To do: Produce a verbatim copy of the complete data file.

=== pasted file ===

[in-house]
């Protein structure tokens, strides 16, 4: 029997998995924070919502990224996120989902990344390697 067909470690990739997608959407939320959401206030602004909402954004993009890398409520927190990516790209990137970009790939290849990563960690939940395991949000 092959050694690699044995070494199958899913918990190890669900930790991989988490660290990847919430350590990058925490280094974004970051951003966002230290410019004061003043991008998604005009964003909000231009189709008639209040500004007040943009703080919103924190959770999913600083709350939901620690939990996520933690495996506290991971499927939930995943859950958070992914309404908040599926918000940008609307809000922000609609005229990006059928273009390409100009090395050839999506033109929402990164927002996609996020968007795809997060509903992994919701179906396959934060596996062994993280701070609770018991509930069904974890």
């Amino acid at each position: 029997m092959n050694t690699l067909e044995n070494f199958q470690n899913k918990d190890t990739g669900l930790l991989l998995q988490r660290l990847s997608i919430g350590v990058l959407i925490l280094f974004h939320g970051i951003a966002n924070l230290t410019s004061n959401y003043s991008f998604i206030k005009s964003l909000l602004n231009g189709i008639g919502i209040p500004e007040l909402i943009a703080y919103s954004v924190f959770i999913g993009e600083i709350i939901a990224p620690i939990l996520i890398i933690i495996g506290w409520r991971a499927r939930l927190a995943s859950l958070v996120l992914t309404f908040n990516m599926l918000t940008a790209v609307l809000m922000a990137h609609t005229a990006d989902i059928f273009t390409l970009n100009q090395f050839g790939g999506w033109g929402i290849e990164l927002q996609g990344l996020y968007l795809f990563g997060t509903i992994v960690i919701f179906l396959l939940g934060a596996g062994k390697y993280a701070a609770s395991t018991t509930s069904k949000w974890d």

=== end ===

[in-house]
């Protein structure tokens, strides 16, 4: 029997998995924070919502990224996120989902990344390697 067909470690990739997608959407939320959401206030602004909402954004993009890398409520927190990516790209990137970009790939290849990563960690939940395991949000 092959050694690699044995070494199958899913918990190890669900930790991989988490660290990847919430350590990058925490280094974004970051951003966002230290410019004061003043991008998604005009964003909000231009189709008639209040500004007040943009703080919103924190959770999913600083709350939901620690939990996520933690495996506290991971499927939930995943859950958070992914309404908040599926918000940008609307809000922000609609005229990006059928273009390409100009090395050839999506033109929402990164927002996609996020968007795809997060509903992994919701179906396959934060596996062994993280701070609770018991509930069904974890």
């Amino acid at each position: 029997m092959n050694t690699l067909e044995n070494f199958q470690n899913k918990d190890t990739g669900l930790l991989l998995q988490r660290l990847s997608i919430g350590v990058l959407i925490l280094f974004h939320g970051i951003a966002n924070l230290t410019s004061n959401y003043s991008f998604i206030k005009s964003l909000l602004n231009g189709i008639g919502i209040p500004e007040l909402i943009a703080y919103s954004v924190f959770i999913g993009e600083i709350i939901a990224p620690i939990l996520i890398i933690i495996g506290w409520r991971a499927r939930l927190a995943s859950l958070v996120l992914t309404f908040n990516m599926l918000t940008a790209v609307l809000m922000a990137h609609t005229a990006d989902i059928f273009t390409l970009n100009q090395f050839g790939g999506w033109g929402i290849e990164l927002q996609g990344l996020y968007l795809f990563g997060t509903i992994v960690i919701f179906l396959l939940g934060a596996g062994k390697y993280a701070a609770s395991t018991t509930s069904k949000w974890d």